This one is a hard-hitting story and superbly written by Ayan Pal. It takes the reader from Kolkata to Odisha where Rudraksh goes to research for his graphic novel. I am not going to say more for fear of letting out spoilers. But this one is a must read.

The Celestial Intervention by Sreelekha Chatterjee 

I am kind of dubious about this story by Sreelekha Chatterjee. It’s well written, of course. But most of the tale is what we know from Mahabharata. There’s just a bit of a twist that’s been woven in. I wish there had been more about the twist than the story that we all know anyway.

The Chronicles of Brahmaputra by Barun Bachracharya 

This story is based on a folklore. The scenes open in front of the reader’s eyes as Barun Bachracharya brings them alive with his writing skill. But somehow, I feel the humongous effort made by Raavati to escape being burned on her husband’s funeral pyre in the name of sati, for the sake of her little daughter – is wasted as the story goes along, turning and twisting away from the very purpose it started off with. Very sad indeed!

The Constant by Ayushee Ghoshal 

This story by Ayushee Ghosal is of Shiva-Sati, in a different setting from the mythology. Beautifully portrayed characters, with the background suiting the characteristics of the Gods. Well done!

The Woman Who Prayed! by Deepti Menon 

Yes, I had been waiting to read Deepti Menon’s story as I enjoy her writing. The author didn’t disappoint me. The story is about Savitri in a modern avatar, her prayers saving Satyavan from early death. Really good one! I have always wondered about Satyavan’s character in the mythology as he appears like a shadow beside Savitri. Deepti Menon has fleshed her Satyavan perfectly as he comes across as not a very strong person. I so loved the ending – it was perfect. I won’t say more for fear of spoilers. Deepti Menon, please keep writing!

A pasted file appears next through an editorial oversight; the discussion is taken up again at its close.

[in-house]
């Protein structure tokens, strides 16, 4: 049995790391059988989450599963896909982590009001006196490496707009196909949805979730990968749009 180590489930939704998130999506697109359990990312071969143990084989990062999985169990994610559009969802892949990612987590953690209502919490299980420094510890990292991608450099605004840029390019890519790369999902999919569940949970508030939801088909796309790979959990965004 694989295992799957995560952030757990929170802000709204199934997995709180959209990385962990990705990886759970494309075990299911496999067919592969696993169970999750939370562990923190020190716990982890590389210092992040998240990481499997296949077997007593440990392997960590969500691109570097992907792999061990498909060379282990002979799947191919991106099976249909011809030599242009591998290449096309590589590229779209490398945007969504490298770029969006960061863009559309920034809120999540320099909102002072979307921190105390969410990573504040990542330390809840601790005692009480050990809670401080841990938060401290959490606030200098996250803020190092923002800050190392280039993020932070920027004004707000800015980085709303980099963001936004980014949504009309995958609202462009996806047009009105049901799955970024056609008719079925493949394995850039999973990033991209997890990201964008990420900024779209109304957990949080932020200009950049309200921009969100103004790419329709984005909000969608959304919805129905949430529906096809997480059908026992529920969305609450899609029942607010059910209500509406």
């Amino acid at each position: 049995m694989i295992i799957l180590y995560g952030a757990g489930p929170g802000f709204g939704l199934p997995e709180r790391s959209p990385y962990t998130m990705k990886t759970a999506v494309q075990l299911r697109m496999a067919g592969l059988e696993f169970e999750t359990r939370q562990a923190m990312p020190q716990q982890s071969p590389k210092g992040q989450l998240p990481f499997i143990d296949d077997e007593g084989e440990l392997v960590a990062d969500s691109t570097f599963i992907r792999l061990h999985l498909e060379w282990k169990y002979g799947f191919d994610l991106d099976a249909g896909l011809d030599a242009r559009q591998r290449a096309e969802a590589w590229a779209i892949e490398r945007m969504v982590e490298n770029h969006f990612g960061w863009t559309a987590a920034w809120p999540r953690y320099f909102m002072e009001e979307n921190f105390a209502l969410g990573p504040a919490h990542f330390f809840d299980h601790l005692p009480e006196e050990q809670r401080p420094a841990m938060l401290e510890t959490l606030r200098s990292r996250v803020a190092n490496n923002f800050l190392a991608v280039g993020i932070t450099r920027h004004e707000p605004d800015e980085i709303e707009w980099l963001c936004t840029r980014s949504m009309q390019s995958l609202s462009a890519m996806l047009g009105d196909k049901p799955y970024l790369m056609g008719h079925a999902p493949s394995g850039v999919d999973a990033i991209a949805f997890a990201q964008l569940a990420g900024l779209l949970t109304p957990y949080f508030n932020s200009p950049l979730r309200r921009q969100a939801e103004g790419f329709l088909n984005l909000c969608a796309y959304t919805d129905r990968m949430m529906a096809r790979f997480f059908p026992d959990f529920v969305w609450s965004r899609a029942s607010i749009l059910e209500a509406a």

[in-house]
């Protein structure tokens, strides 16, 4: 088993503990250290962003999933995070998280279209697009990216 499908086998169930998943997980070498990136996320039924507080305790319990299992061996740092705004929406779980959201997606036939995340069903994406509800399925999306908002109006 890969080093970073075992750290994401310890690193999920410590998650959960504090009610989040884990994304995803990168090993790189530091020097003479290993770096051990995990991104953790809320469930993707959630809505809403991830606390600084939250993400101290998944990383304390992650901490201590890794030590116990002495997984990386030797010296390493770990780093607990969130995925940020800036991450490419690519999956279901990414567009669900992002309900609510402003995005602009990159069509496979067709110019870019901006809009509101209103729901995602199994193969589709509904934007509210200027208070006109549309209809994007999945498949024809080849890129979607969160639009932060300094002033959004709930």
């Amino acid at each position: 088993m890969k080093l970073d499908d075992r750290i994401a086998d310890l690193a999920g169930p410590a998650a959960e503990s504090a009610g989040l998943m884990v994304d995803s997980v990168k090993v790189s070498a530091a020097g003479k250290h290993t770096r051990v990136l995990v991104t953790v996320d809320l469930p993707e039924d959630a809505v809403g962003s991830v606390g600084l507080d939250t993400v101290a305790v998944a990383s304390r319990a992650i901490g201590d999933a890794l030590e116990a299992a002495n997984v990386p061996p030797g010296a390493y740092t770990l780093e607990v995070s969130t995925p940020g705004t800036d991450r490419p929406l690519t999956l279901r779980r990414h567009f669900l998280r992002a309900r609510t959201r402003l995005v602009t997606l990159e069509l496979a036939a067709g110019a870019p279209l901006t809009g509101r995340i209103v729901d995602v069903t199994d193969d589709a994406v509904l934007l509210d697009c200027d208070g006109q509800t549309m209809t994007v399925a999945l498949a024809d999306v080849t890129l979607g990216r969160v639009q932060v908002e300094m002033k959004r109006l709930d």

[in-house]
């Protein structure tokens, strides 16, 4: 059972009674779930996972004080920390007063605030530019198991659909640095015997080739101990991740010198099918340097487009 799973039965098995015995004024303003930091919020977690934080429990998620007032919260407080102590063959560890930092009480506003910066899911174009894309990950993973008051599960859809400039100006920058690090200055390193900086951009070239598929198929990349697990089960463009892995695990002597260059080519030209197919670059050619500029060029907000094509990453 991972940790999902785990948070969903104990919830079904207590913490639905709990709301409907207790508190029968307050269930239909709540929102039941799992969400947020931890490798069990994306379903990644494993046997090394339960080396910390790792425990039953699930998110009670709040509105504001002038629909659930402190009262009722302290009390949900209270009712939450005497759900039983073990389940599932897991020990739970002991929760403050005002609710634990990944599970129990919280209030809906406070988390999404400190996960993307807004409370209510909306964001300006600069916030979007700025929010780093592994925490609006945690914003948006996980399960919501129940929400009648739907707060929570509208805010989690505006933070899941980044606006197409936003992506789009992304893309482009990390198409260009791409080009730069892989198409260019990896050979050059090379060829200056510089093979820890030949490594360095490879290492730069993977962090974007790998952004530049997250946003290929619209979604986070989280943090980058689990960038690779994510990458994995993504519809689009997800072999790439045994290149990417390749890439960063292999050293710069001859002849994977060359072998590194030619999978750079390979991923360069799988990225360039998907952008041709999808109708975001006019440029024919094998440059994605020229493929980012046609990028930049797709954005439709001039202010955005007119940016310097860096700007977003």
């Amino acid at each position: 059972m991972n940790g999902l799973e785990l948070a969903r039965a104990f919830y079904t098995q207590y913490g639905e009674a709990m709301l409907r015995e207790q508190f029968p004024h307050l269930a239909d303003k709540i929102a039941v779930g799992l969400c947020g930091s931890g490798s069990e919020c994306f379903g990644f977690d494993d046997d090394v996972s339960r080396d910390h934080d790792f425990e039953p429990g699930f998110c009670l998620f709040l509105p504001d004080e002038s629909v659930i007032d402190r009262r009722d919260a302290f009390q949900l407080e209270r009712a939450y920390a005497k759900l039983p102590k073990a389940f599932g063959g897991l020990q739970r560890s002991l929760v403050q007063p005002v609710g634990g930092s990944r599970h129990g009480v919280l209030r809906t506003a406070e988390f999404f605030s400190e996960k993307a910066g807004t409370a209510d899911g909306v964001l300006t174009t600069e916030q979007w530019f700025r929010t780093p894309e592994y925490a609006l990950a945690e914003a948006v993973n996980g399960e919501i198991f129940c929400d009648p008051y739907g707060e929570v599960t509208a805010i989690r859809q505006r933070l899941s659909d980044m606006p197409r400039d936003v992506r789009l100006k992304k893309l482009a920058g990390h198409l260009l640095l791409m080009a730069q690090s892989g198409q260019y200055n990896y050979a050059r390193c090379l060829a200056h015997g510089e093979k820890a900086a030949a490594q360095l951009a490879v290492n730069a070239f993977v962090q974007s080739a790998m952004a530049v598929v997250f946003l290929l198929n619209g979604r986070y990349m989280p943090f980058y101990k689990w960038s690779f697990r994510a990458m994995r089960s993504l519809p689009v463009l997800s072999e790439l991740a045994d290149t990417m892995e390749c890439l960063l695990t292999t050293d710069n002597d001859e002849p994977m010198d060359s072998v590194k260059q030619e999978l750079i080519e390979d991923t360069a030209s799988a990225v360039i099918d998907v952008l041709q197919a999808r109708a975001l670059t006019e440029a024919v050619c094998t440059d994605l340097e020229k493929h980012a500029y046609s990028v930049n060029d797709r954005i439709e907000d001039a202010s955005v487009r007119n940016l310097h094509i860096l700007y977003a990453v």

The Curse of Alakshmi by Nitin Soni

I have never come across the character of Alakshmi, though it must have been obvious in the world of duality that we live in. This twin of Goddess Lakshmi has been fleshed out very well by Nitin Soni.

VERDICT: This one by Readomania is a must read if you like reading mythology and folklore. And I must say that the book cover is simply gorgeous and perfect for the theme.

Disclaimer: I received an e-copy of this book from the publisher in return for my honest review.

Buy here: 


  1. Such a detailed review.I am not too big on mythology but your review tempts me.
    But first I must finish my TBR. A big pile that is.

  2. Sundari, thank you for your generous review of Rudraksha! It makes one see one's work through different eyes!

    1. You are welcome Deepti Menon. Very true what you say. I am waiting to see a full length novel from you :D

  3. Wohooo.. what a review. I want to read this book NOW. A very intersting concept Sundari, won't you agree. Lovely presentation of the book. Adding it in my TBR list. Is anyone Hearing ? :D

    1. Yeah, a very interesting concept indeed. Some of the stories are true gems :D
      And thanks for liking the review. Coming from the reviewing ace, that's a compliment indeed

  4. This looks like an interesting read. Your review is just fabulous. Very detailed and well presented. Adding this one to my TBR. You are now responsible for the last two additions to my ever increasing pile. :P

    1. Thank you Shantala! :D Glad you liked the review. Yes, the book is definitely worth being in your collection

  5. Same here not a mythology reader. But sure would love to read this one. Sundari you got to suggest some book which has the actual story so that I can like reading the newer versions/spoofs to them.
    Suggest please. I read RK Narayan's Mahabharata in school, cant remember anything nor store in my brain so many tales.

    1. Amar Chitra Katha is the best source of that. You can read and tell your toddler too. Order the comics in batches :)